I caught up with this late Disney Renaissance film at some point during the mid-2000s, though I had been very familiar with the two pop singles it spawned back in 1998. It would have been the only animated Disney movie from the 90s that I hadn’t seen yet at that time, so my desire to see it came as much from a sense of obligation as anything else. In 2012, I saw Mulan again in its chronological context with the rest of the Disney canon. Ranking all those films afterwards, I placed Mulan right about the middle of the pack. I considered it a solid effort, but all the films I had especially strong feelings toward were ahead of it. This was my first big movie retrospective, and I didn’t really write anything about the films themselves except for my top 10. So, when I drew Mulan at random this month for my next blog post, I was happy for the chance to work through why I feel a little lukewarm about it.
Fa Mulan, based on the legendary Chinese warrior from circa A.D. 500, is an assertive female protagonist firmly in the post-Belle tradition of Disney movies. Her problem is an identity in flux. She doesn’t have the enthusiasm or poise to take on the passive feminine role in her rigidly demarcated society. Therefore, she’s left with no idea how to fulfill her purpose and bring honor to her family. Until, that is, a Hun invasion prompts universal conscription. Mulan’s father proves too hobbled to fight, so she decides to sneak off in his place. Disguised as a man who calls himself Ping, Mulan successfully joins the army. Empowerment ensues.
The first couple times I saw this film, its very late-90s brand of spunky feminism struck me as a little trite and decidedly anachronistic. That’s all true, of course, but I might have been trying too hard to see the film from a Chinese perspective (a perspective that I, it should be noted, do not actually have). I know next to nothing about the original legend, but it bothered me that Disney, in telling a story about the primitive gender politics of an ancient culture, felt the need to transplant that idea to the other side of the globe. A woman who defies conventions by passing as a man and fighting in a war could have just as easily been European. It was admirable for Disney to branch out toward non-European cultures, but I thought the perspective was too Western, too judgmental. Whatever lessons were being conveyed seemed awfully pat.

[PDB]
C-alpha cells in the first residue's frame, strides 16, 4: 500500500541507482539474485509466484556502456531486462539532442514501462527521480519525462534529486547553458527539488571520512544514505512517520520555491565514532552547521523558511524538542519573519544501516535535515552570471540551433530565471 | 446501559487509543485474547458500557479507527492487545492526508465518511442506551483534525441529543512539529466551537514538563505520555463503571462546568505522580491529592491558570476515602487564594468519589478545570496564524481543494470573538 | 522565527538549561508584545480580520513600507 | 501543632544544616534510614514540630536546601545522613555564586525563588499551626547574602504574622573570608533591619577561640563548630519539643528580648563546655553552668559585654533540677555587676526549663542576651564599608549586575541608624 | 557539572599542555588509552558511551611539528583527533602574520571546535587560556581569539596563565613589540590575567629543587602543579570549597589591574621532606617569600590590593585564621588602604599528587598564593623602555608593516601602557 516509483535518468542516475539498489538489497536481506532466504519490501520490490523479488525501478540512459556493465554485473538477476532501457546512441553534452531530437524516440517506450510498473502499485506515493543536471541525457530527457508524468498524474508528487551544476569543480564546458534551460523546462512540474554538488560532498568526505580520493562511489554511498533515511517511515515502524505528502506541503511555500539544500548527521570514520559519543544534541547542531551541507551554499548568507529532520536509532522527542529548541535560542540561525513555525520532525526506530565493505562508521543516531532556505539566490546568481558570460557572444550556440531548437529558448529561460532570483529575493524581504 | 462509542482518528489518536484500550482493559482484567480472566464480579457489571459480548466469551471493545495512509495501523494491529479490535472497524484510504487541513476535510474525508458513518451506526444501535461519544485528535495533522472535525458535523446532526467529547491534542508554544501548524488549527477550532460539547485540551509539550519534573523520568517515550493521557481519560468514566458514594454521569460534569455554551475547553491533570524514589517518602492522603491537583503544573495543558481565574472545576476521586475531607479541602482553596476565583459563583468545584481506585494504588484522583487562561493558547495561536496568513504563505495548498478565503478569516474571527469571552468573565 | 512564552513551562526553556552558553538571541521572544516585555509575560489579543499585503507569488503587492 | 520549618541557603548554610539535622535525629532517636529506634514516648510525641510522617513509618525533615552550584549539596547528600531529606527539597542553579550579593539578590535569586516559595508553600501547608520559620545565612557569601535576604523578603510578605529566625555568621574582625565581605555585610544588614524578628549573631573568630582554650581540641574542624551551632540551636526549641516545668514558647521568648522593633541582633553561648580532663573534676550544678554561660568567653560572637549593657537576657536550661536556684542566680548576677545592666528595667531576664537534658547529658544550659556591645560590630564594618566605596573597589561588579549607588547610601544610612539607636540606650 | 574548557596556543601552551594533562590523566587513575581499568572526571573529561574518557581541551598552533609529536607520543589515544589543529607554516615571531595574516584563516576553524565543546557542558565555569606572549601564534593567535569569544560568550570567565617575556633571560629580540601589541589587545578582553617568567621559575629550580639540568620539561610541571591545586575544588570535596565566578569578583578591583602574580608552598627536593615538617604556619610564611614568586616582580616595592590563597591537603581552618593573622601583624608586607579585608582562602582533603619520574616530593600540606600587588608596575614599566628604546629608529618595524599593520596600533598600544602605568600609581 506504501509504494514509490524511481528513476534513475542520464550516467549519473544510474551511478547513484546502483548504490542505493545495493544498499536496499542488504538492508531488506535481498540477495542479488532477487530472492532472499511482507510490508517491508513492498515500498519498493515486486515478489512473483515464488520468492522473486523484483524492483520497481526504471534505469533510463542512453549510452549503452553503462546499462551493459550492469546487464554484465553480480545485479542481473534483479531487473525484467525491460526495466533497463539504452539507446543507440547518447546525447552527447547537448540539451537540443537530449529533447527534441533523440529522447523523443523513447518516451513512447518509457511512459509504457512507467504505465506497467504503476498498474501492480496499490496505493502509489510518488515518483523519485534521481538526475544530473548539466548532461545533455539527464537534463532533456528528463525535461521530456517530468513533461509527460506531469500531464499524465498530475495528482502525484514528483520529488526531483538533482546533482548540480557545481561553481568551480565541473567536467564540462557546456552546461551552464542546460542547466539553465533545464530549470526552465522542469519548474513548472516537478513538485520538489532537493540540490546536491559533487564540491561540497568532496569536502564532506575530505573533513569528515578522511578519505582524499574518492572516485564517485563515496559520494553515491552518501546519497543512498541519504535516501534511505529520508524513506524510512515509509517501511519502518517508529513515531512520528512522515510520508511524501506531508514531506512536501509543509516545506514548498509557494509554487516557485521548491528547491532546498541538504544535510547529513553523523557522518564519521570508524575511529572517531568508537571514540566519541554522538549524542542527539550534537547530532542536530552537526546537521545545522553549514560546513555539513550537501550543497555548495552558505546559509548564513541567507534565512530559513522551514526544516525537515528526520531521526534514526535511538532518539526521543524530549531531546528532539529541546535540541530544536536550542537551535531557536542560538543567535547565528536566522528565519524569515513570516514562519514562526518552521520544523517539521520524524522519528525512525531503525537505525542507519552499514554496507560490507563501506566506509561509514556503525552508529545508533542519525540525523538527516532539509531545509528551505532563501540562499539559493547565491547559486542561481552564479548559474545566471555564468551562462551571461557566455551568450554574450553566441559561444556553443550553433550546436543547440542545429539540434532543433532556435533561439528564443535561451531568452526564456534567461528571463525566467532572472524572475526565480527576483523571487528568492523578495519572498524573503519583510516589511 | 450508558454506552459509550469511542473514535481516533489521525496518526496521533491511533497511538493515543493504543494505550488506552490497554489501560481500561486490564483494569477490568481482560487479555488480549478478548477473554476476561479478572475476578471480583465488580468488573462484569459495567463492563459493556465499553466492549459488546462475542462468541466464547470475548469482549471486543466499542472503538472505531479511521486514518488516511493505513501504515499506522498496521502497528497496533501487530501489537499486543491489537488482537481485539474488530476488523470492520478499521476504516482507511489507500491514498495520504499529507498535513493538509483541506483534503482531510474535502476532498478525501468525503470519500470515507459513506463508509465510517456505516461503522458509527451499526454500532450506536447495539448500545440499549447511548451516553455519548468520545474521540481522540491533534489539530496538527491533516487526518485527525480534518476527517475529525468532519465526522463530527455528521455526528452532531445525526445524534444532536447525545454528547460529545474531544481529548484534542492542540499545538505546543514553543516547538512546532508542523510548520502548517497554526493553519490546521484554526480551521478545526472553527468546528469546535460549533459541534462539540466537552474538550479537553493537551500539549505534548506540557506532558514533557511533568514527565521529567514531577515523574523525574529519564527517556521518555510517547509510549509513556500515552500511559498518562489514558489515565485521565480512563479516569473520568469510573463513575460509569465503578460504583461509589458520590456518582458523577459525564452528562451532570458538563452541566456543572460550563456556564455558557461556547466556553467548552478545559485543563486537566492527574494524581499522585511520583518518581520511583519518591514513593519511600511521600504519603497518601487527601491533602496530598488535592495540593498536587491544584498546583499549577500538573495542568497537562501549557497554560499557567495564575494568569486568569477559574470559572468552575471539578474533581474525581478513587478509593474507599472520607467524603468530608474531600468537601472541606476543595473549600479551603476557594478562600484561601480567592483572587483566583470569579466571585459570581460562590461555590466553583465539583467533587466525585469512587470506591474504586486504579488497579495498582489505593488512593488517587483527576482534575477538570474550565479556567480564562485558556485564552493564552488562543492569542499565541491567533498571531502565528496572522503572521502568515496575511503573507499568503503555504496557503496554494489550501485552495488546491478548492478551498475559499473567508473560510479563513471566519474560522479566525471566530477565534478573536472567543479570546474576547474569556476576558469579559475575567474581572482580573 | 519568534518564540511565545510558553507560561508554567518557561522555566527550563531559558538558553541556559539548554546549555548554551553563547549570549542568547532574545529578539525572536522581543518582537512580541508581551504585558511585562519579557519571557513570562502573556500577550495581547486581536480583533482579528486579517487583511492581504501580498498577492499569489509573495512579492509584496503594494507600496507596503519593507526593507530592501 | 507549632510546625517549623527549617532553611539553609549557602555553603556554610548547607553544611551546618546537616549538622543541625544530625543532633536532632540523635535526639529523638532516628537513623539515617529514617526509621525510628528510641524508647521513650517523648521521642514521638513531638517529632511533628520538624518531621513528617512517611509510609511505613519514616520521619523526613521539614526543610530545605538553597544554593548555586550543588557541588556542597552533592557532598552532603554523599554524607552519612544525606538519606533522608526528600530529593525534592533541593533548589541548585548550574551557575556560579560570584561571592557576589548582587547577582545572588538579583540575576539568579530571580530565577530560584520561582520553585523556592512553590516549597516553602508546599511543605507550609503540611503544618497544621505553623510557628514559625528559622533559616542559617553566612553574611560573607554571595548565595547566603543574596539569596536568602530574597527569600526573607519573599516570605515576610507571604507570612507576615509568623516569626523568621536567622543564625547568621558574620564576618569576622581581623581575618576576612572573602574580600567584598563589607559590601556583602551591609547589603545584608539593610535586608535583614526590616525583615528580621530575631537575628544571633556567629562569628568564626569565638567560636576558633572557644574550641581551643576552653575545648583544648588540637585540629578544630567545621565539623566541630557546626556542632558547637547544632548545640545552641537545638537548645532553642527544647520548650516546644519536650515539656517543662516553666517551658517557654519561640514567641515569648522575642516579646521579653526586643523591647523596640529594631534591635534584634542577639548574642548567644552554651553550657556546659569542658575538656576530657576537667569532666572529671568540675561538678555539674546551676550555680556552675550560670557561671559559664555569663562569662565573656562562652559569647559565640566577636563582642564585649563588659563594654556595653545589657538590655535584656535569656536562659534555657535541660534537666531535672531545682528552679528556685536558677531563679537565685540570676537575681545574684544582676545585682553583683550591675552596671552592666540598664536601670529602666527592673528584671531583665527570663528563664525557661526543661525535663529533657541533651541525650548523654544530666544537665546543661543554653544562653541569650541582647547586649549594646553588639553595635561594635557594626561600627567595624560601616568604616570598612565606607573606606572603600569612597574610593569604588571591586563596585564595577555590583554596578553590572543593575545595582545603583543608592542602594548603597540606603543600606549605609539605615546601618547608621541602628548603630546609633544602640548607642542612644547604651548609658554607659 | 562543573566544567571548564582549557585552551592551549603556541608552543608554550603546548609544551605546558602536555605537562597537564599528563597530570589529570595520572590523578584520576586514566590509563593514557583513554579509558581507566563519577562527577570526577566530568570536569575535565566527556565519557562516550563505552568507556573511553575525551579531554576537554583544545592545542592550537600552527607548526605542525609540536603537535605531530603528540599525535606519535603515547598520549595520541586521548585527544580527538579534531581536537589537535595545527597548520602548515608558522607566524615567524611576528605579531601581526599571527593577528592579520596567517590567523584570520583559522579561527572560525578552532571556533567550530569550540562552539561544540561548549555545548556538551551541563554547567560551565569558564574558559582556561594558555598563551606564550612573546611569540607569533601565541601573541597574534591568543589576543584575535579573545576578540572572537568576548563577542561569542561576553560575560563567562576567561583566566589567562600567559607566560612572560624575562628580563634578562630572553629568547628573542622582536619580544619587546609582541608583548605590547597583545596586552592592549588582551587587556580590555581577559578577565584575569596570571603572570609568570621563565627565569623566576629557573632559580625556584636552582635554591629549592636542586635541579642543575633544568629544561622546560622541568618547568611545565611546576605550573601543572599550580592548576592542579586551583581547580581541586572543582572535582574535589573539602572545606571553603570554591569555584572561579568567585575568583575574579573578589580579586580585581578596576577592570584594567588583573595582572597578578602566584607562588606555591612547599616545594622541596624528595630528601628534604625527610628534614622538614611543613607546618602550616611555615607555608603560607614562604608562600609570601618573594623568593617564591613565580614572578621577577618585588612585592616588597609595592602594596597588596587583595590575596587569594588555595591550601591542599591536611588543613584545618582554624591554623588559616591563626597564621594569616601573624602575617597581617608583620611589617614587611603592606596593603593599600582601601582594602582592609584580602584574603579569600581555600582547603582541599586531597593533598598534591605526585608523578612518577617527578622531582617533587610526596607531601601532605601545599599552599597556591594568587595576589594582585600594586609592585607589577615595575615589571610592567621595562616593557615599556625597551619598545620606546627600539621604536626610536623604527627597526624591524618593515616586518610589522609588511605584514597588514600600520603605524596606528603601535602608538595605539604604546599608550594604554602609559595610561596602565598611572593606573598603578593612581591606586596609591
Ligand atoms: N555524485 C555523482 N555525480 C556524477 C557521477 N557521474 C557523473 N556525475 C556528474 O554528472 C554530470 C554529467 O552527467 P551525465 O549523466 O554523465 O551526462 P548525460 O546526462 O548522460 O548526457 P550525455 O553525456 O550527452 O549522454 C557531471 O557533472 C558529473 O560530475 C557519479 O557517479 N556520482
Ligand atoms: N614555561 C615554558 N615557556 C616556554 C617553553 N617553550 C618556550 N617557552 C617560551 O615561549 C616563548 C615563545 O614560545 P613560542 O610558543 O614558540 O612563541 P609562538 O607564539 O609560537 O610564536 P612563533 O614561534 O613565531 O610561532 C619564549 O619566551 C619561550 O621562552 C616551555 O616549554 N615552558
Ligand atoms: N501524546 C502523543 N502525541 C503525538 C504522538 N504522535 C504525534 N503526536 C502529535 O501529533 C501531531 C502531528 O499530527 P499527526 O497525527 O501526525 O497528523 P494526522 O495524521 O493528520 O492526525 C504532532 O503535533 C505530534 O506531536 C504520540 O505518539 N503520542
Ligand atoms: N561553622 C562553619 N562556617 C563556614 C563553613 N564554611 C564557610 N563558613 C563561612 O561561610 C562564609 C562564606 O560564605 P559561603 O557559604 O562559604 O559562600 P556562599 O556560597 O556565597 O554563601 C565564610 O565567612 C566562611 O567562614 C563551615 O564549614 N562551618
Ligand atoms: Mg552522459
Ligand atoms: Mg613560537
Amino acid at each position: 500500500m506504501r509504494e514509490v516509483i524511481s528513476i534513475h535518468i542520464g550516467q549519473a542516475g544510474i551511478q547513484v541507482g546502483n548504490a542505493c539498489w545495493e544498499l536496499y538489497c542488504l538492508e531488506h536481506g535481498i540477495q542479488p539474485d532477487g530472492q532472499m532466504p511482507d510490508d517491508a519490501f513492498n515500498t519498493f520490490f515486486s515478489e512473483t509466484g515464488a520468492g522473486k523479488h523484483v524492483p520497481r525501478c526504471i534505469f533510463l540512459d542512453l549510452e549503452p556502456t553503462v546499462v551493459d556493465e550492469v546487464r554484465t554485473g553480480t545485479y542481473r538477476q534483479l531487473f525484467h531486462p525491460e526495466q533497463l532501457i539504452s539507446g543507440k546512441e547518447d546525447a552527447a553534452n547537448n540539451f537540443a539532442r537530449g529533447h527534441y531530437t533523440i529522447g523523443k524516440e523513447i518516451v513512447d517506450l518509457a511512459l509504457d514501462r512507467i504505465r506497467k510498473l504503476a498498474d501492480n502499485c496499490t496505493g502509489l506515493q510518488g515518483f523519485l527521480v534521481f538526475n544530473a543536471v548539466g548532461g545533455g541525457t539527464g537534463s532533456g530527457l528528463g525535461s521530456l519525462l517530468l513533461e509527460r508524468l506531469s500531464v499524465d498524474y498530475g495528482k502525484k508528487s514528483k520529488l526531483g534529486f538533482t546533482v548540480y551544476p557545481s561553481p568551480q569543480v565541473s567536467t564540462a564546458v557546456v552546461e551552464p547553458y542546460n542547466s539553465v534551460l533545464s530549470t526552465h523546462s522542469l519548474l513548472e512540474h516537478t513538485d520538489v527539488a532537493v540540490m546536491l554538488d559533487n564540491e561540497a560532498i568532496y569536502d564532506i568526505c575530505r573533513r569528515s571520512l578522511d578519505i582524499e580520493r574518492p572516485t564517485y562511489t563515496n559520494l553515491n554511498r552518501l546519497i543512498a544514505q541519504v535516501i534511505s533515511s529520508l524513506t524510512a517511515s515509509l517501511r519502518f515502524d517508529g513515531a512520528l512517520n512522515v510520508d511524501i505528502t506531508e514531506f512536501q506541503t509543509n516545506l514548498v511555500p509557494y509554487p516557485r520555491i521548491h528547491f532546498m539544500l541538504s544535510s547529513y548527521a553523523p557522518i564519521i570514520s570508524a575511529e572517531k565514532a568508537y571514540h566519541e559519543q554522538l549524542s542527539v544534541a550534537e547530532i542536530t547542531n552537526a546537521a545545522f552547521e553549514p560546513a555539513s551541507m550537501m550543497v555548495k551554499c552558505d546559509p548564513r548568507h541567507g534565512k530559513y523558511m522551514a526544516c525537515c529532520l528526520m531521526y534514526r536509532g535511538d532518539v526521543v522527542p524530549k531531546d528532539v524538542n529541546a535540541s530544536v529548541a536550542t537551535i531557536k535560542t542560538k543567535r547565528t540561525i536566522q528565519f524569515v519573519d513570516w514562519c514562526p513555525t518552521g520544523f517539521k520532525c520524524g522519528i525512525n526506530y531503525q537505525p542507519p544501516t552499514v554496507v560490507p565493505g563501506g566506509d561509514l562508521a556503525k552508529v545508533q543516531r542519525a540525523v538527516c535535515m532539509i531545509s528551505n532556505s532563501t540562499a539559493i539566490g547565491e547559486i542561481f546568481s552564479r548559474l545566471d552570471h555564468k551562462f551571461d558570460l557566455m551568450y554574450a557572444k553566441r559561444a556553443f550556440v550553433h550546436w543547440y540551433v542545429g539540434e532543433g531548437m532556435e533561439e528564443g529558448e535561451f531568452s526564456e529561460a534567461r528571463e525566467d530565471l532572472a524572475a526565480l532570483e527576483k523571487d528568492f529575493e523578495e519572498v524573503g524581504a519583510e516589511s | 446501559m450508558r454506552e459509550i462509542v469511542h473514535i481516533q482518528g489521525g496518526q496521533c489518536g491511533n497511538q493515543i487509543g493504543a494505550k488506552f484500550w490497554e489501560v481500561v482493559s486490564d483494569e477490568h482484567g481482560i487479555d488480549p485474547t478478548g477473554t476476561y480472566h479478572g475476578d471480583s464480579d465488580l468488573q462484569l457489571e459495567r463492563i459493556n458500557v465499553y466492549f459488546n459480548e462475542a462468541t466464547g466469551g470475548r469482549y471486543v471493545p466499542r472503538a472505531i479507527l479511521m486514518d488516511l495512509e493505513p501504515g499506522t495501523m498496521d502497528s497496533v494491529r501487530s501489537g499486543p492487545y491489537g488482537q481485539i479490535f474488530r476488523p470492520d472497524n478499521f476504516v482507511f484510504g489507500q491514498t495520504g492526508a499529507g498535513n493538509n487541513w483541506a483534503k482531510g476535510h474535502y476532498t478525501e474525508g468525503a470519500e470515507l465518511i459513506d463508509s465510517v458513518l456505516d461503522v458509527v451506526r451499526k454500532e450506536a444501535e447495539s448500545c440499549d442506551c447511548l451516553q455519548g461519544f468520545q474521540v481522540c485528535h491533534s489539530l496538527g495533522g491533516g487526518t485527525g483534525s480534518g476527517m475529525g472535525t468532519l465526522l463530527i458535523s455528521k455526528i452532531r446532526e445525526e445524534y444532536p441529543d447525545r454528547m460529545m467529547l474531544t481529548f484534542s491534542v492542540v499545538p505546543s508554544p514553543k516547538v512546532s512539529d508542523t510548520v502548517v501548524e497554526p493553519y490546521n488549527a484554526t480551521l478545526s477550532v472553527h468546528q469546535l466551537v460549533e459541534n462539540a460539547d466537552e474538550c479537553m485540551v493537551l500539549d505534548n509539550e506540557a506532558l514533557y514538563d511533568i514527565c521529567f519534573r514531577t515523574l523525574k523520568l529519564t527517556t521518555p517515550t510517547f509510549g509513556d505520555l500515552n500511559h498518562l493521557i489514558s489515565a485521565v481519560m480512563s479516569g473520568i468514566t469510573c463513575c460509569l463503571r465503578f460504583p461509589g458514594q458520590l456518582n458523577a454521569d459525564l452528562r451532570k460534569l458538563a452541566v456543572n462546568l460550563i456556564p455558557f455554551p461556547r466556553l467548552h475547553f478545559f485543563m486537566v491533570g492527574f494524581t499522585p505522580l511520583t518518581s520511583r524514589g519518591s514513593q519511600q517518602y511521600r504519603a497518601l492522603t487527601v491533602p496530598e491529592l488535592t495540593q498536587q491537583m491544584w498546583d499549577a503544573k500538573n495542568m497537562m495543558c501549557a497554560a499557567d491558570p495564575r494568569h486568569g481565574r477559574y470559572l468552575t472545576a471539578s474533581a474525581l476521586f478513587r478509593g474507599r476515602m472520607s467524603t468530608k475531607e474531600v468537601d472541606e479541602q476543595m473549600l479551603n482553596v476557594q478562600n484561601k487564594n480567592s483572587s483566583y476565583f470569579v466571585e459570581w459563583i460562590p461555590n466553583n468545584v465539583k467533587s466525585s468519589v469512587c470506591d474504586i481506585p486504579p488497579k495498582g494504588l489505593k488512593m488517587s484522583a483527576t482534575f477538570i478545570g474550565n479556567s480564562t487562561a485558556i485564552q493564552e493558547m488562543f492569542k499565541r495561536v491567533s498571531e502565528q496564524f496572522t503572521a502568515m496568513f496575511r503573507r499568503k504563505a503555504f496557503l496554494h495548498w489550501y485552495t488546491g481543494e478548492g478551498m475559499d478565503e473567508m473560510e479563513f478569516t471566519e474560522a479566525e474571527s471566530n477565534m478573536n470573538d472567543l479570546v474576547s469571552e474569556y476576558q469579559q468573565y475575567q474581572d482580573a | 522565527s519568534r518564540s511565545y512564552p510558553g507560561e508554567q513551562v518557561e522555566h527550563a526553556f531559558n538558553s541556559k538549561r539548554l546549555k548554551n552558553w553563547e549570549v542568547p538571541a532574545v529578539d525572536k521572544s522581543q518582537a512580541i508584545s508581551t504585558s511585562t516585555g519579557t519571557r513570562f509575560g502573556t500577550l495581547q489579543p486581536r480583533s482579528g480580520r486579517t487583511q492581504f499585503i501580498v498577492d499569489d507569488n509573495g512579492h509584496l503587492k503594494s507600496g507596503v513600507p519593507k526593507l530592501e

On closer inspection, Mulan does a decent job bringing Han Dynasty China to life. Yes, an exchange like this — “I should have prayed to the ancestors for luck.” “How lucky can they be? They’re dead.” — is deliberately out of place, but in general the honor-based culture is portrayed gracefully and subtly. The use of rockets in the battle scenes and fireworks in the climax is historically premature by several hundred years, but I don’t have the expertise to parse that distinction. The technology functions thematically as an example of China’s proud history, an easy way to contrast the great civilization of the East with the barbarian Huns. Now that I think of it, the Great Wall as it appears in the opening scene is also much more modern-looking than it would have been at the time. So this isn’t the place to go for a history lesson, but it’s pretty effective as a crash course on the good and the bad of imperial China.
Beyond the cultural study, though, as well as the unexpectedly fluid take on gender roles, Mulan ends up being a pretty exhausted latter-day example of the Disney Renaissance formula. The three goofy animal sidekicks don’t really do anything that goofy animal sidekicks hadn’t done before, the songwriting is generally forgettable, and the villain is a cipher. Mulan herself is the film’s best asset, more skittish than Belle but less lovesick than Ariel, and ultimately more resourceful than any of the men around her. My favorite bit of animation in the film is the unruly strand of hair that spills across her forehead when she’s at her most comfortable. It’s a look that isn’t appropriate either for the immaculately poised bride-to-be or the manly warrior, and indeed Mulan takes on both roles out of a sense of obligation. She’d much rather be something else; what, exactly, she doesn’t know.
Mulan is an important film to expose children to, bridging the gap with a foreign culture. Though the title character often sounds and behaves more like a twentieth-century American woman, her very accessibility might be what it takes to get children to engage with something so far removed from their experience. As executed, though, the film doesn’t transcend basic competence. The plot moves through all the expected progressions and never really thrills or surprises me. It will keep its star rating by the skin of its teeth.